What it takes to be a great chess player

Insights from psychological science tell us how to excel at chess.

By Guillermo Campitelli

The world chess champion, Norwegian Magnus Carlsen, is 26 years old. He recently defended his title against Ukrainian-born Russian Sergey Karjakin, also 26. Both players have had remarkable achievements at very young ages. Karjakin was the youngest player to obtain the international master title just before turning 12, and the international grandmaster title at the age of 12 years and 7 months. Carlsen obtained the international grandmaster title at the age of 13. At 19, he was the youngest player to top the world ranking, and he obtained the highest chess rating in history at the age of 22, going on to become world champion the same year.

How can we explain those achievements? Or, more generally, what makes a great chess player? Given that chess involves numerous cognitive processes (perception, attention, memory, thinking, imagining) and that the outcome of those processes are observable in the moves the player makes, it is not surprising that psychology has extensively studied the game of chess. Here’s what psychological science has to say about how to become a great chess player.

1. Practice

Unsurprisingly, practice is the most important factor in explaining differences in chess skill. Research has shown that there is a correlation between the number of hours spent practicing chess and the skill level achieved. In a study of Argentinian chess players, we found that the national master who practiced least spent 3,000 hours to achieve that level. There is no evidence whatsoever of a player who, after learning the rules of chess suddenly became a world-class player. However, there is a huge difference in how much benefit people obtain from the same amount of practice. Some players require up to 30,000 hours to obtain the same national master level. Moreover, some players who practiced more than 30,000 hours still did not achieve that level. So, although abundant practice seems to be a necessary condition to achieve high levels of expert performance in chess, it isn't the only factor. Let’s examine some others:

2. Starting early

Children have extremely plastic brains, and they learn very fast. So, would starting to practice chess seriously at an early age provide any advantage? In that same study, we found that there was a relationship between the age at which players started to practice chess seriously and their chess skill. However, it's possible that the cause of this relationship is not the starting age per se, but that those who start early accumulate more hours of practice overall than those who start late. However, a statistical technique we used in the study shows that age is still a factor. Controlling for total accumulated practice, those who started practicing very young still tend to have a higher level of chess skill than those who start practicing later in life.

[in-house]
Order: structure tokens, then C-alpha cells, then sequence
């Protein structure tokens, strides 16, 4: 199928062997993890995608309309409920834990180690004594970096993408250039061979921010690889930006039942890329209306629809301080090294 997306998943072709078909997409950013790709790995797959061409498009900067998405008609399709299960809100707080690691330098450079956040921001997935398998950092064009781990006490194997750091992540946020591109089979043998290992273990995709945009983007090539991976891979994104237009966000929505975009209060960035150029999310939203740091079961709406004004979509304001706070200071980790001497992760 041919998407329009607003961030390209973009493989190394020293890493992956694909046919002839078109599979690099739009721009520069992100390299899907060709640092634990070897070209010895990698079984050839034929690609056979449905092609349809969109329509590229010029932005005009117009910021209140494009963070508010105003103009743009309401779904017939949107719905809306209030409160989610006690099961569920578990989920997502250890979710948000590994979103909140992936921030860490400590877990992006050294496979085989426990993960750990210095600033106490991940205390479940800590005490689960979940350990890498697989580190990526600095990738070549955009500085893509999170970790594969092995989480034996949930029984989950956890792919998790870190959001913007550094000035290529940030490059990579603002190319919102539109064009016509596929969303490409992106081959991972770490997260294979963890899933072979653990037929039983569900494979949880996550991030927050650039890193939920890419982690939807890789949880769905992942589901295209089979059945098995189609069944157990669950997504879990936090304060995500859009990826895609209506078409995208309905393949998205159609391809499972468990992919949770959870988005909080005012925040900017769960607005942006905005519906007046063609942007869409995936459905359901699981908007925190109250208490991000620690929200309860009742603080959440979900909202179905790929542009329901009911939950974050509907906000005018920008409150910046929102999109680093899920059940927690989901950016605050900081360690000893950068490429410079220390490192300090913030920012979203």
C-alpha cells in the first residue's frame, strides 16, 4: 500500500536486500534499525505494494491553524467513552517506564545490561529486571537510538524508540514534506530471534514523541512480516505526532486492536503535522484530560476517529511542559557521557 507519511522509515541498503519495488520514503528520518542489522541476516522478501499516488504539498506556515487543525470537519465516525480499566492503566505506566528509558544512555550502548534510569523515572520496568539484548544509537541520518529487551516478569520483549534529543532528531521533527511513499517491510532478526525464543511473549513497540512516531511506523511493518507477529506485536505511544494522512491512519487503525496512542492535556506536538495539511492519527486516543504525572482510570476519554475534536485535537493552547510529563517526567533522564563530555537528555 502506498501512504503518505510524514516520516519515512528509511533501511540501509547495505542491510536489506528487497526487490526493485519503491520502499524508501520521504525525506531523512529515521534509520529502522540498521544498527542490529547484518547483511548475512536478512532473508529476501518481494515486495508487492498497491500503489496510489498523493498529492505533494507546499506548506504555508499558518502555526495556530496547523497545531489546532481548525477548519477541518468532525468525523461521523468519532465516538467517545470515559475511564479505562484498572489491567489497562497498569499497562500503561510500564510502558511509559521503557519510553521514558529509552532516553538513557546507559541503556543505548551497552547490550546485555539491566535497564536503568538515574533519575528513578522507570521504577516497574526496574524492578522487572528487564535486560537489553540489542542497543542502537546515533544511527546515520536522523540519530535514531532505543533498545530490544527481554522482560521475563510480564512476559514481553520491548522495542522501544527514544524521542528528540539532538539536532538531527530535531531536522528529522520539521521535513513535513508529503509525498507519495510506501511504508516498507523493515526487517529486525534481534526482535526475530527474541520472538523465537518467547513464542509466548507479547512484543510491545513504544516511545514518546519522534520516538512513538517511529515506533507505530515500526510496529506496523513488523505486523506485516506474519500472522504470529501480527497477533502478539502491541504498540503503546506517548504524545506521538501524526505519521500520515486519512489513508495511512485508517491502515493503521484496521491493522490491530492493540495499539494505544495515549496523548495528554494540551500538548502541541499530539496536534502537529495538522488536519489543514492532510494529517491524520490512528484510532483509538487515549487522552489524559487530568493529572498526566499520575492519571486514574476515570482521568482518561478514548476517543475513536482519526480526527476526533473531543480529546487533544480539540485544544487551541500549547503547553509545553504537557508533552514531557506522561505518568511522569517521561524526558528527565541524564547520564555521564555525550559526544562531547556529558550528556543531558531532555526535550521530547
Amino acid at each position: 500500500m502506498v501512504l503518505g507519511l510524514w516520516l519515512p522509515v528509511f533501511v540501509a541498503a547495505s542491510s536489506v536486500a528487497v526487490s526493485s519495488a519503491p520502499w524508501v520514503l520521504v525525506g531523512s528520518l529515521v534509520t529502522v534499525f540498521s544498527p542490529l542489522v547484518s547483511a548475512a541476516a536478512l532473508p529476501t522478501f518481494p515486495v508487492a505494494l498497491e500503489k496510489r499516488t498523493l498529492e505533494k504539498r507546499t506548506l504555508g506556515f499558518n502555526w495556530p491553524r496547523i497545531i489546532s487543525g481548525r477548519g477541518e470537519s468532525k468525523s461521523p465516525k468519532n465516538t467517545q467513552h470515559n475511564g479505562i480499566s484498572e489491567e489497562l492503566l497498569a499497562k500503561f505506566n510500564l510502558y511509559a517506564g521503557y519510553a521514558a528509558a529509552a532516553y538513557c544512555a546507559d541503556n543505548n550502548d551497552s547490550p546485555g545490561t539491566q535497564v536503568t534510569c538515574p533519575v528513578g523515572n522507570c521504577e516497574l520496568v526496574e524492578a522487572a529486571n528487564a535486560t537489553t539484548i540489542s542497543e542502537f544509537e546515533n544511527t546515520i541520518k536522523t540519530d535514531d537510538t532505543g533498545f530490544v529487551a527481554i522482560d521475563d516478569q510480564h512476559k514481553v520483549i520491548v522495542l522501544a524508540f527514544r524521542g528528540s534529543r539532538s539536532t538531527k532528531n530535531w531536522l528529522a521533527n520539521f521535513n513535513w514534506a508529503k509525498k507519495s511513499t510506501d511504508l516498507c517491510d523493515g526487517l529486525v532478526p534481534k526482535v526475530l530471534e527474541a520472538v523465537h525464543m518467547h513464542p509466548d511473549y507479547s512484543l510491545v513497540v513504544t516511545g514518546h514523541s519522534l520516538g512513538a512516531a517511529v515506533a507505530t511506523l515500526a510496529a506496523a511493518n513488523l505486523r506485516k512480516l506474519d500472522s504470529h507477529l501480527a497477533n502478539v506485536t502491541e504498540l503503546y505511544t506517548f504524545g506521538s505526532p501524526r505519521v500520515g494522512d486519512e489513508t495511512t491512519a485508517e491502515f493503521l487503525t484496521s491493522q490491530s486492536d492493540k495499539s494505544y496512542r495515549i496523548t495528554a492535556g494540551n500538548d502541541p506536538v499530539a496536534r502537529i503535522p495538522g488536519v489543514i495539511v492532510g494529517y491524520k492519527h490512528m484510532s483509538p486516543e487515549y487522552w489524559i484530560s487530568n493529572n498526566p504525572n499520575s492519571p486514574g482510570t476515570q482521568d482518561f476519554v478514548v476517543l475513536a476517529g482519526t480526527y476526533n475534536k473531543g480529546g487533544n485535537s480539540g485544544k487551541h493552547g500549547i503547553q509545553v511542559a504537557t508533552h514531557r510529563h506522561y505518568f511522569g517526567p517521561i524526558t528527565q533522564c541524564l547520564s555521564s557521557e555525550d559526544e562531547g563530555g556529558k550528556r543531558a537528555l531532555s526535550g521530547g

3. Cognitive abilities

Given that chess is an intellectual game, it would be surprising if highly intelligent people didn’t excel in chess more than less intelligent people. However, until very recently the results have been mixed, and this question was not settled. A recent analysis showed that there is a modest relationship between scores in general ability tests and chess skill. Importantly, this study corroborates a previous finding that the relationship of general cognitive abilities and chess skill is stronger in children than in adults. This finding indicates that, at lower levels of chess skill, general cognitive abilities are useful to be good at chess. But in order to keep progressing, specific practice is more important than general cognitive abilities.

4. Decision-making skills

In a single game of chess, each player makes around 40 observable decisions (i.e., chess moves) and numerous covert decisions, such as those about strategy. So it’s possible that people who are generally good at making decisions have an advantage at chess. However, this line of research has been neglected. A recent unpublished study investigated whether chess players are better decision makers than non-chess players. We found that this was actually the case, with chess players performing better than non-chess players in tasks requiring planning, cognitive reflection and decision-making under risk. However, it may be the case that playing chess made the chess player a better decision maker and not that their general decision-making skills made them a good chess player.

5. Emotions

In the recent World Championship match in New York, Carlsen and Karjaking played 16 intense games; some of them lasted more than 7 hours, and all of them were followed online by hundreds of millions of chess fans. It is well known that highly skilled competitors in all kinds of fields do not achieve their maximum level of performance as they choke under pressure. Certainly, chess is not an exception, and the ability of chess players to keep cool and maintain high levels of concentration over time is an important factor. Unfortunately, emotional aspects of chess skill have been completely ignored in the psychological science literature.


Becoming a good chess player requires thousands of hours of practice. Almost anyone can be a good chess player if they try hard and put in the time. However, the difference between good and great seems to involve more than just practice: good general cognitive abilities, decision-making skills, and starting to practice early are all important factors. Future research will hopefully reveal how individual differences in the ability to regulate emotions can influence performance in chess.

Dr. Guillermo Campitelli is a senior lecturer of psychology at Edith Cowen University in Australia. For updates on this research, follow the project on ResearchGate.

Featured image courtesy of Peter Miller.